When men were boys and boys were stupid

From Robert X Cringley | When men were boys and boys were stupid

Written by Robert X Cringley
Excerpted from http://www.pbs.org/cringely/pulpit/pulpit19990805.html

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Forgive an old reporter’s favorite reminiscence of days gone by when men were boys and boys were stupid — DefCon 1.

I was the only reporter at DefCon 1, which attracted somewhere around 150 hackers and crackers to the old Sands Hotel back before ConAir Flight 1 smashed it to bits for a movie. The year was 1993 or ’94 and InfoWorld, where I worked in those days, wouldn’t pay my way, so I went on my own. It was surreal. I knew I wasn’t in Kansas anymore when my cellphone rang in a session, setting-off four illegal scanners in the same room. As I left to take my call in the hallway I wondered why I bothered.

There were two high points for me at DefCon 1. First was the appearance of Dan Farmer, then head of data security for Sun Microsystems. Dressed all in black leather with flaming shoulder-length red hair and a groupie on each arm, Dan sat literally making-out in the back row until it was time for his presentation. But the presentation, itself, was far more entertaining than the smooching. In a series of rapid-fire slides he showed dozens of ways in which crackers had attacked Sun’s network in recent months. He explained techniques that had failed at Sun but would probably have succeeded at most other companies. It was a master class in computer crime and his point, other than to prove that Dan was the smartest guy in the room, was to urge the crackers to at least be more original in their attacks!

But the best part of DefCon 1 was the battle between the kids and hotel security. Contrary to popular belief, breaking in to Pentagon computer systems is not very lucrative, so many of the participants in that early DefCon did not have money for hotel rooms. The Dark Tangent handled this by renting the single large meeting room 24 hours per day so it could be used after hours for sleeping. Alas, someone forgot to explain this to the 6AM security shift at the Sands. Just as the hardy group of adventurers returned from a late-night break-in at the local telephone company substation, fresh security goons closed the meeting room and threw the kids out.

It is not a good idea generally to annoy a computer cracker, but it is a very bad idea to annoy a group of computer crackers bent on impressing each other.

The meeting reconvened at 9 or 10 with the topic suddenly changed to Revenge on the Sands. Gail Thackery, a U.S. Attorney from Arizona who at that moment had approximately half the room under indictment, rose to offer her services in representing the kids against the hotel management. Thackery had been invited to speak by the very people she wanted to put in jail. I told you this story was surreal.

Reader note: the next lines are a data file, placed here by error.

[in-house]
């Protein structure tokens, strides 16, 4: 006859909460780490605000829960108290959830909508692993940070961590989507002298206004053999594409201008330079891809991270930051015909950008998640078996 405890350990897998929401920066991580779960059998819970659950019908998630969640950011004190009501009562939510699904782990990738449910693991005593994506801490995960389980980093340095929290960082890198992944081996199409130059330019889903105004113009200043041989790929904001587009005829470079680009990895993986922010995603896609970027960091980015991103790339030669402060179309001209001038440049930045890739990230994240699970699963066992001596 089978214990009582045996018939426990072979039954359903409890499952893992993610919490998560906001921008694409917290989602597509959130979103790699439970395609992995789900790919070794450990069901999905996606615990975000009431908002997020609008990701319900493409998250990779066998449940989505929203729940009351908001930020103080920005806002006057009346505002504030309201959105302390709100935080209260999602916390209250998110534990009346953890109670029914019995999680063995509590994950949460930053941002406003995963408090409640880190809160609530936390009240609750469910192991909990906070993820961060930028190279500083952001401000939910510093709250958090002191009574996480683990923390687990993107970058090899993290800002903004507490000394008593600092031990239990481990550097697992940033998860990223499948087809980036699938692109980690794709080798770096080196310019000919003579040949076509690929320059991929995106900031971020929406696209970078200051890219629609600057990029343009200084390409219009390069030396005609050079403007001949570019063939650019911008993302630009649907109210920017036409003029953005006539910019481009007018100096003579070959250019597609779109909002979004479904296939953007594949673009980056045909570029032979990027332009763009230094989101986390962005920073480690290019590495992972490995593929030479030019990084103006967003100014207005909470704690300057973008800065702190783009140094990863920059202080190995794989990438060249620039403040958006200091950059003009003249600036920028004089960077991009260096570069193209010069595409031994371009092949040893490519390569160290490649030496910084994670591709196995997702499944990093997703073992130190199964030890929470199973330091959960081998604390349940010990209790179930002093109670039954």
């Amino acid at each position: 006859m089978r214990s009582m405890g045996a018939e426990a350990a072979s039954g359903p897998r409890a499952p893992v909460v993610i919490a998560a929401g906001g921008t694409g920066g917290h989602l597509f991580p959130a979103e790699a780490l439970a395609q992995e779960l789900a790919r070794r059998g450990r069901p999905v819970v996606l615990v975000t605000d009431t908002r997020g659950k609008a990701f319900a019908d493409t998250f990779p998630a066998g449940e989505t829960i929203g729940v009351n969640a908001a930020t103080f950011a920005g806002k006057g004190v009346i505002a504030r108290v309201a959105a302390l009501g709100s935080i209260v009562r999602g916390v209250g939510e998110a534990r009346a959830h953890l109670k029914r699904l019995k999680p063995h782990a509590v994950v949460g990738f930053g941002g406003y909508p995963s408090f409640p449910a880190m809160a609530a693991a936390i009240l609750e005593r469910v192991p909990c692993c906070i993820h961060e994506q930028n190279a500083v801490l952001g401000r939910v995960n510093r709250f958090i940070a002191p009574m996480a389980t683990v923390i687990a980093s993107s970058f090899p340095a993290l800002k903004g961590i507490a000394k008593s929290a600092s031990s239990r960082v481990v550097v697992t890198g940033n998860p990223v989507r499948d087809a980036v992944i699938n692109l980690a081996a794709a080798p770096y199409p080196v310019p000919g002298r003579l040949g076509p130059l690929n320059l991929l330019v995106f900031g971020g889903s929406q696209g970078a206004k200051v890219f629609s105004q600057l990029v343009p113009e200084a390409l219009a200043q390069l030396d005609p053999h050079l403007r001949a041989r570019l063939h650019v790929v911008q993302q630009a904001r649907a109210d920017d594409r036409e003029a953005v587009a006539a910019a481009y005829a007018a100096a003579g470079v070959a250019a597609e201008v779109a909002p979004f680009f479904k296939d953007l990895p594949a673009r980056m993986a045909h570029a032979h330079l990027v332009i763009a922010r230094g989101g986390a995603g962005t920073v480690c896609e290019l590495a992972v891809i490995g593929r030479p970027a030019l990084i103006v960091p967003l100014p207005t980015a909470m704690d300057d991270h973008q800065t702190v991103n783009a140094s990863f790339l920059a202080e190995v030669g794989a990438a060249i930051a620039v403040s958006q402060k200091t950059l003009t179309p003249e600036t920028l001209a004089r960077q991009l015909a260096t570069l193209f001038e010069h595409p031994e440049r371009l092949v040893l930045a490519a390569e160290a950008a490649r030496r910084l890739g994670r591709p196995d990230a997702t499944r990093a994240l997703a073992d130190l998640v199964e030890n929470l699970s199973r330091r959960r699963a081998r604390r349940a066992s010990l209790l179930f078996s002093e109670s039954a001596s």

Adult assistance might be nice, but a potentially more satisfying alternative was offered by a group that had been busy since being evicted. They explained that they had breached the hotel telephone system, gained
access to the computer network, obtained root level access to the Digital VAX minicomputer that ran the Sands casino, and were ready at any time to shut the sucker down.

It came to a vote: accept Thackery’s offer of assistance or shut down the casino. Of course there was no contest. They voted to nuke the casino. Not one to be a party pooper, I voted with the majority. Gail Thackery, feeling her lawyer’s oats, was perfectly willing to be a party pooper, though. Lawyers can be that way. She explained with remarkable patience that opting en masse to commit a felony was a move that we might just want to reconsider, especially given the three strikes implications for some of the older participants. We could accept her help or accept a date with the FBI that afternoon. The Sands, which was ironically owned by the same folks who put on Comdex, never knew how close it came to being dark.

Do not try this at home.

It was a thrilling moment like you’d never see at a Comdex, MacWorld, or even at Java One. I’ll never see its like again. Everyone who was in that room shares a pirates’ bond. And though I can’t defend what we almost did, I don’t regret it. And like the others, I wish Gail Thackery had stayed in Arizona and we’d shut the sucker down.

— By Robert X Cringley

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